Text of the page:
THE BLOG
12/15/2011 12:48 EST | Updated 02/14/2012 05:12 EST

Shut Out: Opposition MPs on Kyoto Decision

We were not welcome when minister Kent was announcing that Canada would not be part of a second Kyoto treaty. Unfortunately, Canada's new majority Conservative government feels there is no need for different points of view regardless of how many facts support them.

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Being denied access to Environment Minister Peter Kent's press conference, along with two other opposition MPs, at the United Nation's Climate Change Conference in Durban, South Africa gave me a real understanding of just why Canada's international standing has taken such a beating.

I was in South Africa to attend two international conferences on climate change. The first was in Cape Town organized by GLOBE International, the second the United Nations' conference COP 17.

Being at the second conference brought me, on a Tuesday night, to a hotel corridor far away from the UN conference site where Canada was holding a press conference. Opposition MPs were not welcome. On the other side of the doors, minister Kent was announcing that Canada would not be part of a second Kyoto treaty.

It was similarly made clear we were not welcome when Canada refused to accredit MPs from other parties as part of our nation's delegation, something which used to be standard operating procedure. Unfortunately, Canada's new majority Conservative government feels there is no need for different points of view regardless of how many facts support them.

Facts such as the Arctic Council's report made earlier in the day on changing ice conditions and temperatures which revealed that a new climate has emerged in the Arctic, one with less ice and a warmer ocean.

Unfortunately, Canada will not listen to scientists or representatives from other nations when they present clear evidence that action must be taken on climate change. In Canada our scientists are muzzled and kept away from participation in global events.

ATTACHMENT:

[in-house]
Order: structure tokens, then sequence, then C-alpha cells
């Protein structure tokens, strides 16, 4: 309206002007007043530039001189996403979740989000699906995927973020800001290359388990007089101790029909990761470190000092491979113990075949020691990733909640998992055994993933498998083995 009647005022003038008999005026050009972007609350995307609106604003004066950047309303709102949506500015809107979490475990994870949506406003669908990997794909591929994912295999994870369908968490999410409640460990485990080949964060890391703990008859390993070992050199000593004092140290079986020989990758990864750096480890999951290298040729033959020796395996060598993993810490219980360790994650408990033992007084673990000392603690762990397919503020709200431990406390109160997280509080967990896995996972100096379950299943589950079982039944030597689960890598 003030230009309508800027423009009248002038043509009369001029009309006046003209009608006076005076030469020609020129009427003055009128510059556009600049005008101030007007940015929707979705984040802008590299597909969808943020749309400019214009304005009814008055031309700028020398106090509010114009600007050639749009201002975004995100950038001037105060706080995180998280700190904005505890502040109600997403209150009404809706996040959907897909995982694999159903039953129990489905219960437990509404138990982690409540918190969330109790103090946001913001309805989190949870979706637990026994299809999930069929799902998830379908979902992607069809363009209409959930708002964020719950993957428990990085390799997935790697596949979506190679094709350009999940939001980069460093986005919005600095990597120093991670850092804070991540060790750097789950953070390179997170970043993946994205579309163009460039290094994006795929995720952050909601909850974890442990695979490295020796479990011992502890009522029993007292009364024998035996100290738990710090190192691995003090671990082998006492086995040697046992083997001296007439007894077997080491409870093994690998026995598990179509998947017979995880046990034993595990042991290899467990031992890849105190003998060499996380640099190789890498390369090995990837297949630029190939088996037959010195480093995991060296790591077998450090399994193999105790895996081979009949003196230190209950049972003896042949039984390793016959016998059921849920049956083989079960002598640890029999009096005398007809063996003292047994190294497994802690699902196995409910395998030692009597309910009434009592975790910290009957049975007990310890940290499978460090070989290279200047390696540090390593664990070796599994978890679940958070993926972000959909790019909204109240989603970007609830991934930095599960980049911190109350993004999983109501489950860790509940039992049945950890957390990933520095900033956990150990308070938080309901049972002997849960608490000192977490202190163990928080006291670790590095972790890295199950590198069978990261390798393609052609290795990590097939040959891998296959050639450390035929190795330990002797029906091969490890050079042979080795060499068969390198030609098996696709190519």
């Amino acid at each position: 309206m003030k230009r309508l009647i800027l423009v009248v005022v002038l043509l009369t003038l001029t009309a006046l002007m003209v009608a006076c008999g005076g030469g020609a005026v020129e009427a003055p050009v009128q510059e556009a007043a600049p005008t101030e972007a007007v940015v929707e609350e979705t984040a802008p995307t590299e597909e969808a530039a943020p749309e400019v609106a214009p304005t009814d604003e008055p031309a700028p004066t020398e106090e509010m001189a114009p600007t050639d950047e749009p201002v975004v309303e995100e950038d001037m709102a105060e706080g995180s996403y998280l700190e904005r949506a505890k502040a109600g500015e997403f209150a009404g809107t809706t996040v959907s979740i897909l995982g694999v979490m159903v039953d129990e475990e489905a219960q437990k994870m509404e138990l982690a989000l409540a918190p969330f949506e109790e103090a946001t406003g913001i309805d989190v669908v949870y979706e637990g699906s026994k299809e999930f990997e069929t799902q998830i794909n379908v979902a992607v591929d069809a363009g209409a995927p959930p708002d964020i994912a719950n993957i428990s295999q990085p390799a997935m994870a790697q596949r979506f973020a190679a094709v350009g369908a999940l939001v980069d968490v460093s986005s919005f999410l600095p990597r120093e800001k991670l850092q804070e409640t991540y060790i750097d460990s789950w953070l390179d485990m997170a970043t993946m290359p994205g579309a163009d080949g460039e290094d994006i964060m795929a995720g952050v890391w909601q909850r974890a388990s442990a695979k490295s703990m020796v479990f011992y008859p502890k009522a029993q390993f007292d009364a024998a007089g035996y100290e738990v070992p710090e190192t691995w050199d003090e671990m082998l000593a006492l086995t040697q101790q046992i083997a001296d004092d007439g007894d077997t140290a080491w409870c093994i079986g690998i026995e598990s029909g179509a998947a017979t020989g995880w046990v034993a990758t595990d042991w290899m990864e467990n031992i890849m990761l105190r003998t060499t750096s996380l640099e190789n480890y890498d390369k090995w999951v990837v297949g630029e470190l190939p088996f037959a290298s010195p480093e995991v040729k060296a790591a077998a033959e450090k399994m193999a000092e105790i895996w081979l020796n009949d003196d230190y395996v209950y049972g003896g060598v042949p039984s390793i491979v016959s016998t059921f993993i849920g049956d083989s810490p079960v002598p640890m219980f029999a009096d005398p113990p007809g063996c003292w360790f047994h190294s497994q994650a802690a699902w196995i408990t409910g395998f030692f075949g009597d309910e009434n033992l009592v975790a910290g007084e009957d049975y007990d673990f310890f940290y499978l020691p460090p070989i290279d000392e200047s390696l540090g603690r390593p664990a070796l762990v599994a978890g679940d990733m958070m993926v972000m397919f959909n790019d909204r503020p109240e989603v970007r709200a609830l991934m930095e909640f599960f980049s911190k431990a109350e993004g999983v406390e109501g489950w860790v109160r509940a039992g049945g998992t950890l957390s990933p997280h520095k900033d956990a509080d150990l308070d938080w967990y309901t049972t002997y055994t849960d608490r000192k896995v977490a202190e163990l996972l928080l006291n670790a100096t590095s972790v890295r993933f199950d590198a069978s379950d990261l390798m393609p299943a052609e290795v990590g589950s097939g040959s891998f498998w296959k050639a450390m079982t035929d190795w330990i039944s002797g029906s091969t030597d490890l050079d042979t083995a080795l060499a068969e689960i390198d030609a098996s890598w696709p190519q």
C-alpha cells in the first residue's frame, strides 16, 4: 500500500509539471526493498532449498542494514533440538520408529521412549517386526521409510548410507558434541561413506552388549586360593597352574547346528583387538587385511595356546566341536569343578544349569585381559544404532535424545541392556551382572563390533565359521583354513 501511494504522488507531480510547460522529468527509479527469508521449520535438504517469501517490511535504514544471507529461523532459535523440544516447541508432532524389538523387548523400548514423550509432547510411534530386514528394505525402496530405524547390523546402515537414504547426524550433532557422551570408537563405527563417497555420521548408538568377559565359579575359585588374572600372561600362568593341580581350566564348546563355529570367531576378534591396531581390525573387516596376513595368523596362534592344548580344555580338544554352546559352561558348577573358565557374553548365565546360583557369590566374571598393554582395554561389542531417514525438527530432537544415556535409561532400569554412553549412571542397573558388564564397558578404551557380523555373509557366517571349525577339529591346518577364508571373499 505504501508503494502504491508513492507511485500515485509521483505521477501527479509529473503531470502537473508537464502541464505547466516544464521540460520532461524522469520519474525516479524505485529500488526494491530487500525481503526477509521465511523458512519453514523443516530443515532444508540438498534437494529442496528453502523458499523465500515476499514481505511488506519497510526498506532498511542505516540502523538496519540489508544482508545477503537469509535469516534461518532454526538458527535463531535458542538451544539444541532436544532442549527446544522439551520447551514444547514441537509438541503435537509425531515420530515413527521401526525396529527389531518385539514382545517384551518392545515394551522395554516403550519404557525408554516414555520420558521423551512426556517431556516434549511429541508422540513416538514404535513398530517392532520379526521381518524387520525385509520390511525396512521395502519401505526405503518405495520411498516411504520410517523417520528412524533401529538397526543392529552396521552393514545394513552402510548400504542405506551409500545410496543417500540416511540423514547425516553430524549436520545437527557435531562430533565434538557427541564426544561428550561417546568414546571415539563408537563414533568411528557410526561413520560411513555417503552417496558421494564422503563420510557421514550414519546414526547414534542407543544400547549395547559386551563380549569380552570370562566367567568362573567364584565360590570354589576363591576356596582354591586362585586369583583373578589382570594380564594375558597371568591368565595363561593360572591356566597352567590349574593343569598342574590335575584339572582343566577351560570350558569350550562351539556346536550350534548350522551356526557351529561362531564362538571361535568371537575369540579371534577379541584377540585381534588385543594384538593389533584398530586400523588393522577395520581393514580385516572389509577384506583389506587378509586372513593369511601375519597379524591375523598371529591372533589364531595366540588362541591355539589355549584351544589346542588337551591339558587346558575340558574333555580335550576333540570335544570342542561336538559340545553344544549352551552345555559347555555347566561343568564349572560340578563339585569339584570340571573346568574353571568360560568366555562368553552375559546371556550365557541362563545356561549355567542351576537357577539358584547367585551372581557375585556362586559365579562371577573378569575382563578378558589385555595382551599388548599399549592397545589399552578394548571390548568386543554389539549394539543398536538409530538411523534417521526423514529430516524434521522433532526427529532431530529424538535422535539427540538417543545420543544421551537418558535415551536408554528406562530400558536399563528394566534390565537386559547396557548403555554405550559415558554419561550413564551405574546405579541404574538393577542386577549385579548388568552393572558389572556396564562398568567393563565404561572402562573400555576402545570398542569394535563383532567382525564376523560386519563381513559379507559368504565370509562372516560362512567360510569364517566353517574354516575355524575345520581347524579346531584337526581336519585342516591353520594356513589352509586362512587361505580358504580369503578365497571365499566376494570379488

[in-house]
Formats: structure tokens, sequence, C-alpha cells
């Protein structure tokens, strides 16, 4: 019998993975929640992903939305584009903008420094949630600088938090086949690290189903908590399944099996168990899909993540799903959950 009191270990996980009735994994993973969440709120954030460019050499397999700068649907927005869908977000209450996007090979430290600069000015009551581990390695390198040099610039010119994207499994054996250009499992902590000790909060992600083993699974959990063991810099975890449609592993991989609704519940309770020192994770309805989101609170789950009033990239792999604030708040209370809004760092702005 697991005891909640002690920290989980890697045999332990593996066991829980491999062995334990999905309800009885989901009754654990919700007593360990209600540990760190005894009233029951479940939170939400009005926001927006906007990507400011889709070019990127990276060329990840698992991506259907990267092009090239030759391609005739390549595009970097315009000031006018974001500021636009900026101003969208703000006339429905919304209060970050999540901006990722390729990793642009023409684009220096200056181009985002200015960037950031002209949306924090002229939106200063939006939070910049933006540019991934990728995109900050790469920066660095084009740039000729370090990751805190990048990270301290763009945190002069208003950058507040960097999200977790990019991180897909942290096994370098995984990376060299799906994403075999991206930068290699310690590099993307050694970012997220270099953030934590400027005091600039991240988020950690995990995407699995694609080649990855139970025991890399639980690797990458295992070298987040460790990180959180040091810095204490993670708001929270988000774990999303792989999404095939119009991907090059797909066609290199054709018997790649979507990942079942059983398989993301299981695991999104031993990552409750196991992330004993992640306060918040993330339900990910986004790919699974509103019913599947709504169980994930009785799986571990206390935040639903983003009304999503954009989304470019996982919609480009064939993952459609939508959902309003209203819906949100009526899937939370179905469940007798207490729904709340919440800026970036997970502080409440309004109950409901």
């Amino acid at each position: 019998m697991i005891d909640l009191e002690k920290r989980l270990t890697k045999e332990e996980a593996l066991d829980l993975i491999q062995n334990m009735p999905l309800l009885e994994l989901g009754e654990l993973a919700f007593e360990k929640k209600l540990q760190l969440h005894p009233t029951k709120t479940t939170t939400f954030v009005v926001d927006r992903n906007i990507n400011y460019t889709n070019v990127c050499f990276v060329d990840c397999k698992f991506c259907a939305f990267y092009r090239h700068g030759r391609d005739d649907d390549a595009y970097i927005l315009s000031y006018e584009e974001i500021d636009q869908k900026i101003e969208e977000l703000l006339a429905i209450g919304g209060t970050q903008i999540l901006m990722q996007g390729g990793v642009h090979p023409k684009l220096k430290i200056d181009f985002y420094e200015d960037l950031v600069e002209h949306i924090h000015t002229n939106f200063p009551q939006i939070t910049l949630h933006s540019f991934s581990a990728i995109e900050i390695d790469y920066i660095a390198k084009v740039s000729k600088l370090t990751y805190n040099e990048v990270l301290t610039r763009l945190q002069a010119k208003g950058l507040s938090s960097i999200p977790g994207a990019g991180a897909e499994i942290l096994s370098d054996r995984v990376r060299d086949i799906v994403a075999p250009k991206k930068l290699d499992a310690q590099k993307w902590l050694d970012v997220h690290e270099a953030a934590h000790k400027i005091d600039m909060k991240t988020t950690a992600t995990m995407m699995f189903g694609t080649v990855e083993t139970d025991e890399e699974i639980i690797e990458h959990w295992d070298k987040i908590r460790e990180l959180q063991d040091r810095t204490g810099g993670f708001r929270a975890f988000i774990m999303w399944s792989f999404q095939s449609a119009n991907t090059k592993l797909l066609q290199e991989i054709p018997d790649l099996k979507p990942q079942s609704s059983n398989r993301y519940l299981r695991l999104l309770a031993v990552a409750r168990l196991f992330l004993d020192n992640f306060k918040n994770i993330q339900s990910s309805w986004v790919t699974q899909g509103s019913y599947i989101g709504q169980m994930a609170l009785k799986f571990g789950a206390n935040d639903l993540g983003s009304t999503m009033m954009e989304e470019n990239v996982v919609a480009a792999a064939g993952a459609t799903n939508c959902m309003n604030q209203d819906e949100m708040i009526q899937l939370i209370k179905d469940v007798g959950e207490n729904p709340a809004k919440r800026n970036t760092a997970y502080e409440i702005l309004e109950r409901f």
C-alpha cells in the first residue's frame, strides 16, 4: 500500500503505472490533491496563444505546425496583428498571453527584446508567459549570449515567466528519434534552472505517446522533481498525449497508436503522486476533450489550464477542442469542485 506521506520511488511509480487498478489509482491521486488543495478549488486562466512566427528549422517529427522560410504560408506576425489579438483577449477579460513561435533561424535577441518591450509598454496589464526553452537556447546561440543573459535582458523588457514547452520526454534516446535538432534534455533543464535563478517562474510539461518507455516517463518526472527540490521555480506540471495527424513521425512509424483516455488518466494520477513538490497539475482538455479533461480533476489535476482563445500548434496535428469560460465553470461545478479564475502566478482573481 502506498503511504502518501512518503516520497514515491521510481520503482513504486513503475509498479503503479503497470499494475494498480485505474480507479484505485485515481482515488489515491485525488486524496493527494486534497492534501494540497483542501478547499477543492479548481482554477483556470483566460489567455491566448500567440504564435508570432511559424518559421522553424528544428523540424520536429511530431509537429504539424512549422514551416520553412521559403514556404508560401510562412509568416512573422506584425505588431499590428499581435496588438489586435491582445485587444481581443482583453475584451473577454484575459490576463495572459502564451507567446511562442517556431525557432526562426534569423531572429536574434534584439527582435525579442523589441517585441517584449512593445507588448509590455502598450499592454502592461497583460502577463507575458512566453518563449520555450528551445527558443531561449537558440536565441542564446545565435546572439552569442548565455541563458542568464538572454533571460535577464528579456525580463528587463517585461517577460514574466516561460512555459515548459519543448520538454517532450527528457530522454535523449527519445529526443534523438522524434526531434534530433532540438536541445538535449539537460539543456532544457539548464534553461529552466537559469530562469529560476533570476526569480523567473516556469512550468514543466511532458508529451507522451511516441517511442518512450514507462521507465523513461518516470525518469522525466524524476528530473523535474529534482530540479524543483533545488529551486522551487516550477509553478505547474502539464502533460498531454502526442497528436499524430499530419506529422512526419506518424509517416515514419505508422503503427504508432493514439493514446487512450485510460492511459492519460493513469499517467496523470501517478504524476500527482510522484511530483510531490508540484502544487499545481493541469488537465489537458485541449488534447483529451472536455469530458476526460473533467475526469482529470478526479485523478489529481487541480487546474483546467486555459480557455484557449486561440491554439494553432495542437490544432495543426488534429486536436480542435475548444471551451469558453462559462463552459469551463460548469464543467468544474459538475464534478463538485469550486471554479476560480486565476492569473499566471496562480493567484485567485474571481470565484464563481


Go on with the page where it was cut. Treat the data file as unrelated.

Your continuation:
As this Tuesday unfolded, I came to realize why I had endured the verbal lambasting from parliamentarians from around the world at the earlier GLOBE International Conference. One after another national representatives stood and denounced Canada.

Probably the hardest words to listen to were those of former United Kingdom deputy prime minister John Prescott, who said Canada's attempts to sabotage an international agreement on climate change was nothing more than "a conspiracy against the poor."

At the GLOBE International conference the message from other nations to Canada was, "we are watching what you are doing and we are appalled." In all of the international gatherings I have attended over the last 20 years this was the first time I have experienced such an attack on Canada.

Other nations are appalled that this Conservative government not only refuses to take concrete action on climate change but is actively working against it. Canada works against action on climate change both through non-cooperation in international efforts and by getting rid of the science which proves their position wrong.

Case in point, the decision that the Geological Survey of Canada (GSC) will no longer do research into Arctic ice trends following the publishing of as study which showed the unprecedented severity of the Arctic meltdown.

Another example is the decision to end support for the Canadian Foundation for Climate and Atmospheric Sciences (CFCAS), which provided funds for scientific research into the rate and impacts of climate change.

I fear this is only the beginning of Canada's diminished international stature. Stephen Harper's blind big-business agenda has the rest of the world seeing Canada as nothing more than corporate shills.

Canada is earning a reputation as caring only for dollars with no regard to the damage our commerce does to others whether it be asbestos shipped to the India or expanding the tar sands to export raw bitumen, we care not.

Over the next four years the Conservative's cynical and self-interested corporate mindset will become the hallmark of the Canadian state.